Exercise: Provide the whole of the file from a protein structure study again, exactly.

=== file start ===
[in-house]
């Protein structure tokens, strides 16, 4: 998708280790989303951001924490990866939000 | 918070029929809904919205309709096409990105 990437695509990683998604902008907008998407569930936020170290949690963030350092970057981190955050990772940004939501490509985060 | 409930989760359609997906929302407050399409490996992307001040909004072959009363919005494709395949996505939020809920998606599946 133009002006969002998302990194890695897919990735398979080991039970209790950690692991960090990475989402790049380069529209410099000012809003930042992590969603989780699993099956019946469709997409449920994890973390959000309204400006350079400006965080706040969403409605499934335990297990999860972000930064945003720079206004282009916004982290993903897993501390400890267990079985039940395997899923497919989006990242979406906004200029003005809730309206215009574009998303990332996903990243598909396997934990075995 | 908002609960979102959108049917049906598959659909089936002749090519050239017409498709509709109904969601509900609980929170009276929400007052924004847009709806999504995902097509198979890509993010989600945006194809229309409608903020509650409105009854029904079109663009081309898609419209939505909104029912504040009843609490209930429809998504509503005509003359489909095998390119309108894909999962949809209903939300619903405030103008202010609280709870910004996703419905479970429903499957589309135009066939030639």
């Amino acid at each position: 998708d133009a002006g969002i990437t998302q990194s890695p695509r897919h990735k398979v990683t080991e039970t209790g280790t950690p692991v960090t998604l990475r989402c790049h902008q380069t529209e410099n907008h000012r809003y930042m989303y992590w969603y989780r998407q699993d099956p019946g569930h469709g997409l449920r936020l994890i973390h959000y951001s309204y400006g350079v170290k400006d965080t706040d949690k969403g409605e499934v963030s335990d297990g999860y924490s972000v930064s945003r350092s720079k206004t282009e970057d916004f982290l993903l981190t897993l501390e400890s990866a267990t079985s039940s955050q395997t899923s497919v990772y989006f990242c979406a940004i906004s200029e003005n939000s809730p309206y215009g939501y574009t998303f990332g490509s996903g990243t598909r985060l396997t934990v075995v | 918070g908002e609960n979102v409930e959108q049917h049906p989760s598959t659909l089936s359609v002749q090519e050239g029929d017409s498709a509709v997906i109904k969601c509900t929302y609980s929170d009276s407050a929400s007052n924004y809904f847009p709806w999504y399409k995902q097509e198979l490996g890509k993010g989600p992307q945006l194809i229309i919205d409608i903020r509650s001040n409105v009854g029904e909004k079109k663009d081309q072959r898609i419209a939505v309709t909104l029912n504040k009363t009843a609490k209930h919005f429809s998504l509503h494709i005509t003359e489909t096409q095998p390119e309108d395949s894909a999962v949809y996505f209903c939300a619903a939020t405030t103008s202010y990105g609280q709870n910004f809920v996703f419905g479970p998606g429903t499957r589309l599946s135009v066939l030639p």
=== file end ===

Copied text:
[in-house]
């Protein structure tokens, strides 16, 4: 998708280790989303951001924490990866939000 | 918070029929809904919205309709096409990105 990437695509990683998604902008907008998407569930936020170290949690963030350092970057981190955050990772940004939501490509985060 | 409930989760359609997906929302407050399409490996992307001040909004072959009363919005494709395949996505939020809920998606599946 133009002006969002998302990194890695897919990735398979080991039970209790950690692991960090990475989402790049380069529209410099000012809003930042992590969603989780699993099956019946469709997409449920994890973390959000309204400006350079400006965080706040969403409605499934335990297990999860972000930064945003720079206004282009916004982290993903897993501390400890267990079985039940395997899923497919989006990242979406906004200029003005809730309206215009574009998303990332996903990243598909396997934990075995 | 908002609960979102959108049917049906598959659909089936002749090519050239017409498709509709109904969601509900609980929170009276929400007052924004847009709806999504995902097509198979890509993010989600945006194809229309409608903020509650409105009854029904079109663009081309898609419209939505909104029912504040009843609490209930429809998504509503005509003359489909095998390119309108894909999962949809209903939300619903405030103008202010609280709870910004996703419905479970429903499957589309135009066939030639």
């Amino acid at each position: 998708d133009a002006g969002i990437t998302q990194s890695p695509r897919h990735k398979v990683t080991e039970t209790g280790t950690p692991v960090t998604l990475r989402c790049h902008q380069t529209e410099n907008h000012r809003y930042m989303y992590w969603y989780r998407q699993d099956p019946g569930h469709g997409l449920r936020l994890i973390h959000y951001s309204y400006g350079v170290k400006d965080t706040d949690k969403g409605e499934v963030s335990d297990g999860y924490s972000v930064s945003r350092s720079k206004t282009e970057d916004f982290l993903l981190t897993l501390e400890s990866a267990t079985s039940s955050q395997t899923s497919v990772y989006f990242c979406a940004i906004s200029e003005n939000s809730p309206y215009g939501y574009t998303f990332g490509s996903g990243t598909r985060l396997t934990v075995v | 918070g908002e609960n979102v409930e959108q049917h049906p989760s598959t659909l089936s359609v002749q090519e050239g029929d017409s498709a509709v997906i109904k969601c509900t929302y609980s929170d009276s407050a929400s007052n924004y809904f847009p709806w999504y399409k995902q097509e198979l490996g890509k993010g989600p992307q945006l194809i229309i919205d409608i903020r509650s001040n409105v009854g029904e909004k079109k663009d081309q072959r898609i419209a939505v309709t909104l029912n504040k009363t009843a609490k209930h919005f429809s998504l509503h494709i005509t003359e489909t096409q095998p390119e309108d395949s894909a999962v949809y996505f209903c939300a619903a939020t405030t103008s202010y990105g609280q709870n910004f809920v996703f419905g479970p998606g429903t499957r589309l599946s135009v066939l030639p």